I agree with Kasper’s point about up/down being mainly for building lefthand/righthand coordination and locking into a groove. My decision was based on my feeling that 8th notes at 120bpm would provide me enough lefthand/righthand coordination to move ahead with more melodic patterns.

YMMV :slight_smile:

Agree with your last paragraph…

Any tips for a newb for getting RH/picking accuracy nailed down. Especially going from strumming/rhythm to solo notes? I’ve been through the course and there’s not much focus on RH exercises. There’s only 1 video I can see - ‘the spider’, that deals with it. I’ve been playing 5 months. Cheers!

Hi there, and welcome!

There are many good exercises for building RH/LH synchronization. But if I have to pick the one concept that I feel has helped me the most overall it is the “speed burst” technique, where you play shorter burst of fast notes, followed by a “rest” period. The focus is then both on building accuracy, but also on identifying and eliminating unwanted tension that you might feel when trying to play something difficult for you.

I want to recommend you one particular video, touching upon this concept - but before pasting the link, I would add; Try to ignore how fast the example is played in the beginning of this video! It will seem very intimidating, but watch the video anyway :wink: And the exercise can be done at ANY tempo, so it’s relevant for beginners as well.
Check it out:


Hi, thanks for the tip! Definitely feeling the tension at the moment! My right shoulder always ends up in a knot before I realise what’s going on and try and relax it… Cheers!

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Hi Kasper,
Nice :smiley: … a new exercise, I’m already busy with it, :sunglasses:


Mr Fauerby, you may just have made an old man very happy. I am not looking for miracles but the burst and rest element makes so much sense. Exercise I have tried in the past always lead to tension and subsequent fumbles. But I like the logic at play here. :+1:

As Ted Nugent once said. just what the doctor ordered.



Well, I hope you guys will find it as useful as I have. It might sound exaggerated, but it really has been my own number one technical breakthrough for the last many years. Looking over the list of my recent recordings I can say for sure that it has been the only reason for why I was eventually able to learn the fastest sections of the solos to songs like Highway Star, Sanitarium, Aces High, Fade To Black and Ride The Lightning. And I’ve noticed that every time I post video clips, a couple of people will comment on how relaxed (even easy?) it looks when I play the parts - well, the reason is here… a focus on reducing tension and minimizing hand movements when playing fast… If you tense up, the fast sections are just not going to happen!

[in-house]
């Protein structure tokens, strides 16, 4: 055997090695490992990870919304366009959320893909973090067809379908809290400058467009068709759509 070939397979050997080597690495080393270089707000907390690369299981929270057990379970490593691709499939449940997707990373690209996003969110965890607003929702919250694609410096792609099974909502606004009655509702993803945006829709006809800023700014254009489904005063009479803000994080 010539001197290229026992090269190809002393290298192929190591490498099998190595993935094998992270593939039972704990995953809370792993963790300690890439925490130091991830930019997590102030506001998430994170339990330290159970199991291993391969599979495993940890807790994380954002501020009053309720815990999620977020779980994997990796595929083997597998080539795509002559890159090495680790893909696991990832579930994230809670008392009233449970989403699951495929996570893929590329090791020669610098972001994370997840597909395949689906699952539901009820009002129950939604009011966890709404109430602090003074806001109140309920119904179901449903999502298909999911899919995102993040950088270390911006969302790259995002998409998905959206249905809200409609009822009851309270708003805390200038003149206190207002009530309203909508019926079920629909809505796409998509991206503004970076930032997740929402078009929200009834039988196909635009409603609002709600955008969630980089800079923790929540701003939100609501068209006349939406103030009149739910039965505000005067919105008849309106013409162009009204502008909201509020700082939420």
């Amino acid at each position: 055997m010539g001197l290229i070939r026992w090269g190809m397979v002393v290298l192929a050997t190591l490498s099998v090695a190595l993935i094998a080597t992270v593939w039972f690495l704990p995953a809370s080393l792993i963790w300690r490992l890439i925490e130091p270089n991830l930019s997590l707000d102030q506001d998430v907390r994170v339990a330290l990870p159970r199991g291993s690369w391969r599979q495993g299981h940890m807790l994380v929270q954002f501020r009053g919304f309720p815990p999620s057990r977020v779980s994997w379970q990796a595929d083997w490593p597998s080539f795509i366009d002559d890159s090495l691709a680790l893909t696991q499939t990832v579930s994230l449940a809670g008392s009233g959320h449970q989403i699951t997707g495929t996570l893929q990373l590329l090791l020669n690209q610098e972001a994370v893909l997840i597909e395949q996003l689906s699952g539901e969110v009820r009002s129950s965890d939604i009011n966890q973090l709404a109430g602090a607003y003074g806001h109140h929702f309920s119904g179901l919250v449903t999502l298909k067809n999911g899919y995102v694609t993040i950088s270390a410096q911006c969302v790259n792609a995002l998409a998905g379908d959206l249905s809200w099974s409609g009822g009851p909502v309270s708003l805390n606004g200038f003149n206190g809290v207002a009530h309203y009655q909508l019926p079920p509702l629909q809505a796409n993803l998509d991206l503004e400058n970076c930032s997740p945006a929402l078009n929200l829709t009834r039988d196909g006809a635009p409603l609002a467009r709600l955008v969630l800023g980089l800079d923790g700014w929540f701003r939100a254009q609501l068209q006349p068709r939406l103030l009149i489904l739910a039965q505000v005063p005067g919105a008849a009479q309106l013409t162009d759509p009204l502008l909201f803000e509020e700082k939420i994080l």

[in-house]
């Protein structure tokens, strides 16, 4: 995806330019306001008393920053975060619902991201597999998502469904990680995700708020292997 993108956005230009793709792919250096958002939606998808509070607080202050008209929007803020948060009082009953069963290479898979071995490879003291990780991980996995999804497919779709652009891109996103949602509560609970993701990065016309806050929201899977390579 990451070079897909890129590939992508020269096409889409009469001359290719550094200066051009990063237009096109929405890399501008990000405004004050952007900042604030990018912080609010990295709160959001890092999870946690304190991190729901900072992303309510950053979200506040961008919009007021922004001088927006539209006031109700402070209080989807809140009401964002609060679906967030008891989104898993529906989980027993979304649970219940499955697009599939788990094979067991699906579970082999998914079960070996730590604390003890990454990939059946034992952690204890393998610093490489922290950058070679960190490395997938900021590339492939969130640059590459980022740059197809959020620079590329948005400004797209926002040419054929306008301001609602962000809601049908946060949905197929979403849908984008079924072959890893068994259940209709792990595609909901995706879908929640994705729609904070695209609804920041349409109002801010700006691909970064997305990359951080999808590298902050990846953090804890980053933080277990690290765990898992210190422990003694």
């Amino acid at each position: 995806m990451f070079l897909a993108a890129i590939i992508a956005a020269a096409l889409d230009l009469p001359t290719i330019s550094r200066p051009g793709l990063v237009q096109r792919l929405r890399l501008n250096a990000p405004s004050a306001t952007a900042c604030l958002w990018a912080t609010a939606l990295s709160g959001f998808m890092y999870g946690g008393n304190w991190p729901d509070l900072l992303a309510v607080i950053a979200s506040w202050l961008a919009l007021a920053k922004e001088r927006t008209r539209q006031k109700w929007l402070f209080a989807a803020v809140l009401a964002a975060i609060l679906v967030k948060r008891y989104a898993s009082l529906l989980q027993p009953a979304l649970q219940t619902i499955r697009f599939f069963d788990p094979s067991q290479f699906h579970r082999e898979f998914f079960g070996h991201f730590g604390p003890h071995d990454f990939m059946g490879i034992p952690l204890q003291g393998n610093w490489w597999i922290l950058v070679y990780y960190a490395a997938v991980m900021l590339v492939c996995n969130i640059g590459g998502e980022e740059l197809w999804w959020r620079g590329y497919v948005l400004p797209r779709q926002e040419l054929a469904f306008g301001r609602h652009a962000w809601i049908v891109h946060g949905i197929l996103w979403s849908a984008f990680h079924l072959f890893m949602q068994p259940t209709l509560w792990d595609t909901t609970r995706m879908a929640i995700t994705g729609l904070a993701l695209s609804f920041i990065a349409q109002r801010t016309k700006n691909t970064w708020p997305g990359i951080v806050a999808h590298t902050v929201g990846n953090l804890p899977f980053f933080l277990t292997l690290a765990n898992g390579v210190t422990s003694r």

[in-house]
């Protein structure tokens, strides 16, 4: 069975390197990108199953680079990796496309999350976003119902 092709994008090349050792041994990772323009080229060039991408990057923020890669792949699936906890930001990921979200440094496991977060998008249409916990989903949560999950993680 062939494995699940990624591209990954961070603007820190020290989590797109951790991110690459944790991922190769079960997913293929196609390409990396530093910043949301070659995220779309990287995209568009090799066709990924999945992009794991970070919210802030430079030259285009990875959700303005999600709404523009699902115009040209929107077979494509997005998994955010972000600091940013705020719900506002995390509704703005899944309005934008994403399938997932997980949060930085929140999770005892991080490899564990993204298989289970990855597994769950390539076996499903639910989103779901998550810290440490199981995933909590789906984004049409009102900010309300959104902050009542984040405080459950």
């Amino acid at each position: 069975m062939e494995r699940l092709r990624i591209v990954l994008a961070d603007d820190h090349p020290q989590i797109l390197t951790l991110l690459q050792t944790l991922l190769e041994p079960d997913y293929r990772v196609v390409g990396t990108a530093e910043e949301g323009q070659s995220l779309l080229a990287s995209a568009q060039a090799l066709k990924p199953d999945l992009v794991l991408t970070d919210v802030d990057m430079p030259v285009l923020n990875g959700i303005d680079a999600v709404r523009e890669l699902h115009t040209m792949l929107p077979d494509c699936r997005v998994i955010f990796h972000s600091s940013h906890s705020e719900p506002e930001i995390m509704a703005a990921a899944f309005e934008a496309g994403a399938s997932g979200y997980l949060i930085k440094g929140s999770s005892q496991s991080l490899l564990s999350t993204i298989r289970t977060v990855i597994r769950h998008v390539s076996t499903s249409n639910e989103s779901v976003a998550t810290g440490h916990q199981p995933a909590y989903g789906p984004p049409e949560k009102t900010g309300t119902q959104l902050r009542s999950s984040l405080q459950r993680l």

Just remember, the video I posted above is just one exercise and one example of how to apply this idea, but information overload is a bad thing… so perhaps we can talk about some other applications at a later time, if the idea “clicks” with you as well :wink:



Thanks for the back ground and I get the many years part. I am realistic not to be expecting miracles and overnight success and I know given my age there will be limitations. So I’ll see how my current fumbling attempts pan out with this and take stock over the approaching year. Lets see how we go by next Christmas.

Small gains and patience. :wink:


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I’m also curious what BPM targets others have set. @jacksprat What did you decide on in the end?

BPM is also a bit ambiguous at times as to whether you’re playing quarters or eighths (or 16ths).

I got up to 120bpm eighths (so 240bpm quarters) on major scale pattern 1, and then diminishing returns really set in. So I’ve moved on to major scale pattern two now. I figure that’s probably fast enough, as what I’m really interested in with these is learning the scales and building the picking/fretting hand synchronisation.

Hi James,
I settled on 150 bpm (notes per metronome click) as my target before moving to a new key. And then to the next pattern.